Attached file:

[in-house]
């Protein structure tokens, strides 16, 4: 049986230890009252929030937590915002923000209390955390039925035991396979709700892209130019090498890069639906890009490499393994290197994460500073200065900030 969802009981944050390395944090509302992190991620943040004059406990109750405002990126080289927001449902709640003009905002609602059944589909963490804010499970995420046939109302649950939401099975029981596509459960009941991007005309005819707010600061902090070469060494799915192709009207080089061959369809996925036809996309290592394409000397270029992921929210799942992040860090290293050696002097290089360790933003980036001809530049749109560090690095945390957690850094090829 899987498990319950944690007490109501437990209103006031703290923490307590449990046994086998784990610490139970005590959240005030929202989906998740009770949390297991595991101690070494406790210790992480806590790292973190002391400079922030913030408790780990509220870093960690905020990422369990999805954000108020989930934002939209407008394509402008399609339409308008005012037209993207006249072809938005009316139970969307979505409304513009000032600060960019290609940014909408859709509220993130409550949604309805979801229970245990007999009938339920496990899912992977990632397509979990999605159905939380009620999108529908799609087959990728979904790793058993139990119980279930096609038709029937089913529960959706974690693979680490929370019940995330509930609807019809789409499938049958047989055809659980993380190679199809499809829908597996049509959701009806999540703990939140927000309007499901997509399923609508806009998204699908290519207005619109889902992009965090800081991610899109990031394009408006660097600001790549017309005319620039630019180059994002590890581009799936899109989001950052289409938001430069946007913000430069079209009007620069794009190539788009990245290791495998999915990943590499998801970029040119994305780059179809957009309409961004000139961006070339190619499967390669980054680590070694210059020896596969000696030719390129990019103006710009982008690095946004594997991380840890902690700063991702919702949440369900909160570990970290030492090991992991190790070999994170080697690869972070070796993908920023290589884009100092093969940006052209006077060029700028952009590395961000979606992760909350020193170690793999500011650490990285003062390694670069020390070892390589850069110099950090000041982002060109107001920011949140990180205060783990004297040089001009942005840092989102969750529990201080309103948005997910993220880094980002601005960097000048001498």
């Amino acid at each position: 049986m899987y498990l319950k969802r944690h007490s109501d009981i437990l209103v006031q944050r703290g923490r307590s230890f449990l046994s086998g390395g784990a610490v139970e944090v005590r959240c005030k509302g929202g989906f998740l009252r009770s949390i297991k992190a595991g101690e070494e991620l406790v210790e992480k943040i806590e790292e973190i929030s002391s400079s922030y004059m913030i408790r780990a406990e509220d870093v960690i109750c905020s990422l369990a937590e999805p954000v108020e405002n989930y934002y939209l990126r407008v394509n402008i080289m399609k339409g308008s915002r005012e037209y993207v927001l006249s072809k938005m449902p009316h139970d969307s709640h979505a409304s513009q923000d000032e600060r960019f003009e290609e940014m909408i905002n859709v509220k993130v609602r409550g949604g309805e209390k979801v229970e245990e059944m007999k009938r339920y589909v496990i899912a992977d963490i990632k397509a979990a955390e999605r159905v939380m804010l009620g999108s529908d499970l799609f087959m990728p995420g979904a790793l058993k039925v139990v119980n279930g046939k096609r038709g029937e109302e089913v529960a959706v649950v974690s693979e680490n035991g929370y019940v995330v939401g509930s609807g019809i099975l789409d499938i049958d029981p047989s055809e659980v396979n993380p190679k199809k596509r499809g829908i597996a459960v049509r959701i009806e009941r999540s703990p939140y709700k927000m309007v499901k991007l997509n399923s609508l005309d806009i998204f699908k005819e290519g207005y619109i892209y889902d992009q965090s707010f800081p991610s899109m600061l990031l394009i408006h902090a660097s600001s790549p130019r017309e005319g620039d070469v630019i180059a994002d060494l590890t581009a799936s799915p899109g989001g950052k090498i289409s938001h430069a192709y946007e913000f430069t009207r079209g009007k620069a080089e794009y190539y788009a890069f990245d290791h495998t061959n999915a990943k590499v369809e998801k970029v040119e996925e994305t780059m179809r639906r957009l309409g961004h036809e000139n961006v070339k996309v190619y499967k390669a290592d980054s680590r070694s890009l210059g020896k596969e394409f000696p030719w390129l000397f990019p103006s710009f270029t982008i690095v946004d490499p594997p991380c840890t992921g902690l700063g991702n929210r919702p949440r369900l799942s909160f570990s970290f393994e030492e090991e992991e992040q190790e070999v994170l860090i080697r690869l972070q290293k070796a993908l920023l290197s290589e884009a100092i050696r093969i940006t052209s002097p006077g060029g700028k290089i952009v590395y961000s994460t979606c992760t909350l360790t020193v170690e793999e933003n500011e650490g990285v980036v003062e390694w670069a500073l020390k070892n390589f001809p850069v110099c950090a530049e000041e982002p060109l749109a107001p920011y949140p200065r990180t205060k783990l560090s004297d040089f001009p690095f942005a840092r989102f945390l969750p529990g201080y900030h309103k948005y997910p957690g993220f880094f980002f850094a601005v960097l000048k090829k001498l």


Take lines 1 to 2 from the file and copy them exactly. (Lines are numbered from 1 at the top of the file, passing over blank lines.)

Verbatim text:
[in-house]
């Protein structure tokens, strides 16, 4: 049986230890009252929030937590915002923000209390955390039925035991396979709700892209130019090498890069639906890009490499393994290197994460500073200065900030 969802009981944050390395944090509302992190991620943040004059406990109750405002990126080289927001449902709640003009905002609602059944589909963490804010499970995420046939109302649950939401099975029981596509459960009941991007005309005819707010600061902090070469060494799915192709009207080089061959369809996925036809996309290592394409000397270029992921929210799942992040860090290293050696002097290089360790933003980036001809530049749109560090690095945390957690850094090829 899987498990319950944690007490109501437990209103006031703290923490307590449990046994086998784990610490139970005590959240005030929202989906998740009770949390297991595991101690070494406790210790992480806590790292973190002391400079922030913030408790780990509220870093960690905020990422369990999805954000108020989930934002939209407008394509402008399609339409308008005012037209993207006249072809938005009316139970969307979505409304513009000032600060960019290609940014909408859709509220993130409550949604309805979801229970245990007999009938339920496990899912992977990632397509979990999605159905939380009620999108529908799609087959990728979904790793058993139990119980279930096609038709029937089913529960959706974690693979680490929370019940995330509930609807019809789409499938049958047989055809659980993380190679199809499809829908597996049509959701009806999540703990939140927000309007499901997509399923609508806009998204699908290519207005619109889902992009965090800081991610899109990031394009408006660097600001790549017309005319620039630019180059994002590890581009799936899109989001950052289409938001430069946007913000430069079209009007620069794009190539788009990245290791495998999915990943590499998801970029040119994305780059179809957009309409961004000139961006070339190619499967390669980054680590070694210059020896596969000696030719390129990019103006710009982008690095946004594997991380840890902690700063991702919702949440369900909160570990970290030492090991992991190790070999994170080697690869972070070796993908920023290589884009100092093969940006052209006077060029700028952009590395961000979606992760909350020193170690793999500011650490990285003062390694670069020390070892390589850069110099950090000041982002060109107001920011949140990180205060783990004297040089001009942005840092989102969750529990201080309103948005997910993220880094980002601005960097000048001498």